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Davyhulme Medical Centre Good

All reports

Inspection report

Date of Inspection: 18 September 2013
Date of Publication: 2 October 2013
Inspection Report published 02 October 2013 PDF

People should be protected from abuse and staff should respect their human rights (outcome 7)

Meeting this standard

We checked that people who use this service

  • Are protected from abuse, or the risk of abuse, and their human rights are respected and upheld.

How this check was done

We looked at the personal care or treatment records of people who use the service, carried out a visit on 18 September 2013, observed how people were being cared for and talked with people who use the service. We talked with staff.

Our judgement

People who use the service were protected from the risk of abuse, because the provider had taken reasonable steps to identify the possibility of abuse and prevent abuse from happening.

Reasons for our judgement

Appropriate policies and procedures for safeguarding vulnerable adults and child protection were in place. Staff were required to read and sign these policies and there was guidance for staff around reporting. All staff had undertaken training in safeguarding adults and child protection, the GPs to level 3 child protection and the other staff level 1. One of the GPs was the safeguarding lead for the practice, being responsible for updating and disseminating information as appropriate.

We saw from the sample of patient records we looked at, that child protection issues were flagged up on the system and coded with a priority rating. If appropriate the child protection information was linked to other family members’ notes so that the GP undertaking consultations would be aware of the issues.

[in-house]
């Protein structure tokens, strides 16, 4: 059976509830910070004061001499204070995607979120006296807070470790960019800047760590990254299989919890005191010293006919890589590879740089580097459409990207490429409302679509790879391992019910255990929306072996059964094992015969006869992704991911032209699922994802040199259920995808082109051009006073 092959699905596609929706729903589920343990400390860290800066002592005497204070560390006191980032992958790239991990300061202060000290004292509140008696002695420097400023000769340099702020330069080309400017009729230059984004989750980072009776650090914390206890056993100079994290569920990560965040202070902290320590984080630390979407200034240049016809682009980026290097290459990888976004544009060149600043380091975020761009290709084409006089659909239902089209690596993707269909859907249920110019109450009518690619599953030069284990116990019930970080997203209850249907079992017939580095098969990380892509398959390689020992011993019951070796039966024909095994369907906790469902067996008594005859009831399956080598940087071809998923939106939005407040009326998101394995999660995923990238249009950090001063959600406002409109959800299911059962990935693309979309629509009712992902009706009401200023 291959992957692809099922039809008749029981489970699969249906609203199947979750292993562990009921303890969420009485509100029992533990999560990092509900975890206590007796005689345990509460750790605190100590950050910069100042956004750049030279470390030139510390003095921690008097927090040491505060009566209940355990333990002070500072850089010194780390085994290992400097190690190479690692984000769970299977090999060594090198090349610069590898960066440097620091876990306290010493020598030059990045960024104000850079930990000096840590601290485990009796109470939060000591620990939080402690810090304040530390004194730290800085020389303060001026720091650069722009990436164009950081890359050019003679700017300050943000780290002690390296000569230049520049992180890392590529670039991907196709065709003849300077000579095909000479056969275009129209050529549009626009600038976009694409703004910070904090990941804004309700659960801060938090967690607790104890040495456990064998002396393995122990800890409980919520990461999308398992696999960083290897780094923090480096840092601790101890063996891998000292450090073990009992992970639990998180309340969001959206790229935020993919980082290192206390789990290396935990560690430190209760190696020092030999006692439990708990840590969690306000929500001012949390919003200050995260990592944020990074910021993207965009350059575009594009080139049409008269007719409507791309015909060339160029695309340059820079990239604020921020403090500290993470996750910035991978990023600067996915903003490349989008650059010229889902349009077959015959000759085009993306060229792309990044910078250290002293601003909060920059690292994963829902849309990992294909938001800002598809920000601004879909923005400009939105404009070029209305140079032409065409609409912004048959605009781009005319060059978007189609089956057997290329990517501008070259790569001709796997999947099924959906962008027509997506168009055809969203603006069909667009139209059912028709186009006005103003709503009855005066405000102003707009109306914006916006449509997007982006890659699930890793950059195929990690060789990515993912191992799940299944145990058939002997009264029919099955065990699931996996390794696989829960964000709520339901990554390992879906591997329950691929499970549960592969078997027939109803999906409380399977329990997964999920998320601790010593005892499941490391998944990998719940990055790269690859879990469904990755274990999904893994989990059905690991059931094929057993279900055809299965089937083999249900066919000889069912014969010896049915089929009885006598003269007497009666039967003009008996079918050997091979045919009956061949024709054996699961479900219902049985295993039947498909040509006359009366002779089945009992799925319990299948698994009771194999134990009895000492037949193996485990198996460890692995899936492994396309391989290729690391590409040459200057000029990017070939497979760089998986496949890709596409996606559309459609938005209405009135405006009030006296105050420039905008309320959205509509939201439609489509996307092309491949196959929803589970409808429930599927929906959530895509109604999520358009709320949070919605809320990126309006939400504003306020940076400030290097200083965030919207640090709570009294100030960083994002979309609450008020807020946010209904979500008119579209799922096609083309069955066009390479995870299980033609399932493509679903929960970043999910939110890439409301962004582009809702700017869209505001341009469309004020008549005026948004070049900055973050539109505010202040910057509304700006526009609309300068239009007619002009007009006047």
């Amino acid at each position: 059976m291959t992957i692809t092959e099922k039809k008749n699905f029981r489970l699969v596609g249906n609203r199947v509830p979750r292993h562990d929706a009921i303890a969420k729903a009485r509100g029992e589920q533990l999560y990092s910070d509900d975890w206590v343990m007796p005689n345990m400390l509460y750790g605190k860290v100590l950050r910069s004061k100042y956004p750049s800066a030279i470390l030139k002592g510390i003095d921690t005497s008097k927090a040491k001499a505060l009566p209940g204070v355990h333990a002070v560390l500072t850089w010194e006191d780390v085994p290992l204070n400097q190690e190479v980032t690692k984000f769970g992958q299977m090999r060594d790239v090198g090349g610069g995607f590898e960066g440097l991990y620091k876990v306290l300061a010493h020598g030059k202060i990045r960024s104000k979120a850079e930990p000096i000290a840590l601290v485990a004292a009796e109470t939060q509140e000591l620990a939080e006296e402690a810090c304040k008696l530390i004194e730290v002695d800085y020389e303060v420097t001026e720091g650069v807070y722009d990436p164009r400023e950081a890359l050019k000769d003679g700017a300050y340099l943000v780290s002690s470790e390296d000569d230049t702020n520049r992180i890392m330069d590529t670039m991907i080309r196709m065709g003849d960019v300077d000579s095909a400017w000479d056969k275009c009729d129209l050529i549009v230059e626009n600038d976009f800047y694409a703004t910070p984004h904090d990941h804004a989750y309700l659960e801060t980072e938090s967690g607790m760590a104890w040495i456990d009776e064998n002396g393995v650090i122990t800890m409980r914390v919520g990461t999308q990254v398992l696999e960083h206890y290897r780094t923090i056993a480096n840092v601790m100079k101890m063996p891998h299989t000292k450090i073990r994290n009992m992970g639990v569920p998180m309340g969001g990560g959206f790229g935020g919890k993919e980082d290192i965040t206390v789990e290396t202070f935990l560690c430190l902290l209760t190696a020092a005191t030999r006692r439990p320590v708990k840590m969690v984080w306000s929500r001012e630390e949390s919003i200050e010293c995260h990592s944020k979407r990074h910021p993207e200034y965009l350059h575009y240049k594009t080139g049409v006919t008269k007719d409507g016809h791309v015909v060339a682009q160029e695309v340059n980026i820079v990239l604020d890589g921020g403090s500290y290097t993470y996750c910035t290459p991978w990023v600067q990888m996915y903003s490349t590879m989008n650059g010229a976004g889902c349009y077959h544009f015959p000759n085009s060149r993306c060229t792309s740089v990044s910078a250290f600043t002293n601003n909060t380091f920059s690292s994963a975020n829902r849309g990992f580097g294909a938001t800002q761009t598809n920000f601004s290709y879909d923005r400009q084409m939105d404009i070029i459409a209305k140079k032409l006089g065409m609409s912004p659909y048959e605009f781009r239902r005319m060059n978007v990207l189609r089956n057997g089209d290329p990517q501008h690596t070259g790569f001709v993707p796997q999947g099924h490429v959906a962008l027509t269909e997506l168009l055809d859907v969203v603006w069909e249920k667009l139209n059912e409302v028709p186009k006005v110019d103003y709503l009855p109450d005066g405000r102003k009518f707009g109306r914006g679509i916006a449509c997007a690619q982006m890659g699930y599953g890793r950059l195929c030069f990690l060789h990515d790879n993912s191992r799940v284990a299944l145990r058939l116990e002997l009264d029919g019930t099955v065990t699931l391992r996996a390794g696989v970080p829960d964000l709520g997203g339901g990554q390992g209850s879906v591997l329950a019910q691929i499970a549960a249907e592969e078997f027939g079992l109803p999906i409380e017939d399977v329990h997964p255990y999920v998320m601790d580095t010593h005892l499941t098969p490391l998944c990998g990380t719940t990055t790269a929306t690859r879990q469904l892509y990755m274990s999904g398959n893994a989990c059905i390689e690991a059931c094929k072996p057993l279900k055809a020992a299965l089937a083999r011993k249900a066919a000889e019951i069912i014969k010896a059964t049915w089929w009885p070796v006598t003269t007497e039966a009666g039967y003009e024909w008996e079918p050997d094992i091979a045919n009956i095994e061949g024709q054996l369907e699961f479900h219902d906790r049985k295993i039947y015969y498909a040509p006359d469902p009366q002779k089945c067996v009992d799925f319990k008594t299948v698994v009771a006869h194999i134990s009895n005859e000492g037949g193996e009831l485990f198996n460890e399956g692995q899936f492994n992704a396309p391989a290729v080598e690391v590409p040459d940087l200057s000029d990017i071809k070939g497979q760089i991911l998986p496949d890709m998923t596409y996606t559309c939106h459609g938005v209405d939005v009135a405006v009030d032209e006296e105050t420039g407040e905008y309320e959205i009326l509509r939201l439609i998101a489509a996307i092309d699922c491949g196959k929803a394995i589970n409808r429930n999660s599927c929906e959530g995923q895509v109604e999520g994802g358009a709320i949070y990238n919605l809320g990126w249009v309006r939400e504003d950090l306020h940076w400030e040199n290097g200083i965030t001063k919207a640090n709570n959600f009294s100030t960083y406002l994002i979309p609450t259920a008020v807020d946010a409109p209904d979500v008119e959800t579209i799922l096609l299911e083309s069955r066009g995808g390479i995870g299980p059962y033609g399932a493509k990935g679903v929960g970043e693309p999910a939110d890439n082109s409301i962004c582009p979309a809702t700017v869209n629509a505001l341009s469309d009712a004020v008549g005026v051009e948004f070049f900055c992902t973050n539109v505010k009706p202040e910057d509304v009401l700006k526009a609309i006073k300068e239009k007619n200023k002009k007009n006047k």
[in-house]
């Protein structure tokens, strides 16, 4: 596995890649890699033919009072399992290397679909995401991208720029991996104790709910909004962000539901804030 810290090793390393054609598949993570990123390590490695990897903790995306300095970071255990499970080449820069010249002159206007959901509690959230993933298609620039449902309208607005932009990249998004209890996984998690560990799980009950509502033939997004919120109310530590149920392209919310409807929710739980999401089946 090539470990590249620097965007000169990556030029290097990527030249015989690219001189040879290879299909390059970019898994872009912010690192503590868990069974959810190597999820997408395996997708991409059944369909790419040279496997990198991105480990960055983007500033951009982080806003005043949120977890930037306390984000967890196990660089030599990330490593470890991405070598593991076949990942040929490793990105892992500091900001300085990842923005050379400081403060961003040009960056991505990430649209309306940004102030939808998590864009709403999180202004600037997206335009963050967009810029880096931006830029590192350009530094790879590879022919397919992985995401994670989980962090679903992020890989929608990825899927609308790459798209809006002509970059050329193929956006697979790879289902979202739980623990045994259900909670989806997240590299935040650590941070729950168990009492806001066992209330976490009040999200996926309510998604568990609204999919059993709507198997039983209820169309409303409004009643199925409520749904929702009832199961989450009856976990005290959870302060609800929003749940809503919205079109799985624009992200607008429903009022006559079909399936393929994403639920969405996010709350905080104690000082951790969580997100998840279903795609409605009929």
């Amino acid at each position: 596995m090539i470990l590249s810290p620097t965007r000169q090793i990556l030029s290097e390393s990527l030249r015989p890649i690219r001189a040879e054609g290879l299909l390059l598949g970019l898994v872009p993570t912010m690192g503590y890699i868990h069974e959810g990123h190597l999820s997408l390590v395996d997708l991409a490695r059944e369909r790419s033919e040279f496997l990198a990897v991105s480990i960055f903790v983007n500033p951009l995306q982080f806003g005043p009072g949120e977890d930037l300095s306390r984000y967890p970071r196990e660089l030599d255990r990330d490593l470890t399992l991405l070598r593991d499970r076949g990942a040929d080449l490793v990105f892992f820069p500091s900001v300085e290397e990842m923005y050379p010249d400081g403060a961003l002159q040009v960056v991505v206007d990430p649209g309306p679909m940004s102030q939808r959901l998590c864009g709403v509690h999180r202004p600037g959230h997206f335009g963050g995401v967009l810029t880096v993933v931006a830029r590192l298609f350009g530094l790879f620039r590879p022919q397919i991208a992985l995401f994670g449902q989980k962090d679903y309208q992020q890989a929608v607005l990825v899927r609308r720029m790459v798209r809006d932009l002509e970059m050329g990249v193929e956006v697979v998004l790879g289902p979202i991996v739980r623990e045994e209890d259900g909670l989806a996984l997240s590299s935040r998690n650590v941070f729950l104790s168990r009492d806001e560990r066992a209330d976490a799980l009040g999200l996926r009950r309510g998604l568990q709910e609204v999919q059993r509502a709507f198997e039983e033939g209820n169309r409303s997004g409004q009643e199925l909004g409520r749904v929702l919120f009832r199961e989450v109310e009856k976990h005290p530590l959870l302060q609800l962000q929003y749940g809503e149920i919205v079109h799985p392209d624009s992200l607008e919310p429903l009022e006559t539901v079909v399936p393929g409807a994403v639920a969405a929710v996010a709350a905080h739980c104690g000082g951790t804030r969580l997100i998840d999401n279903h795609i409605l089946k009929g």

We looked at the issues of consent and capacity with regard to vulnerable adults and were shown an example of a vulnerable patient who had recently returned to the practice after being registered elsewhere for a while. Efforts had been made to provide continuity of care for this patient, as this was important to them. This entailed always ensuring that they saw the same GP. There had also been multi-disciplinary best interests meetings concerning this patient involving their social worker, named nurse and the local accident and emergency department to share information and ensure good partnership working, as there were some significant health concerns.

We spoke with four staff members who all demonstrated an understanding of safeguarding issues and were confident that they would be able to follow the process if necessary. They were aware of capacity and consent issues, were able to provide examples of when they had dealt with these matters and knew how to access further information should they need to.

The practice had whistle blowing and harassment and bullying policies of which the staff were aware. These had been read on induction and the staff we spoke with were confident that they would be listened to and matters would be dealt with appropriately if they reported any issues.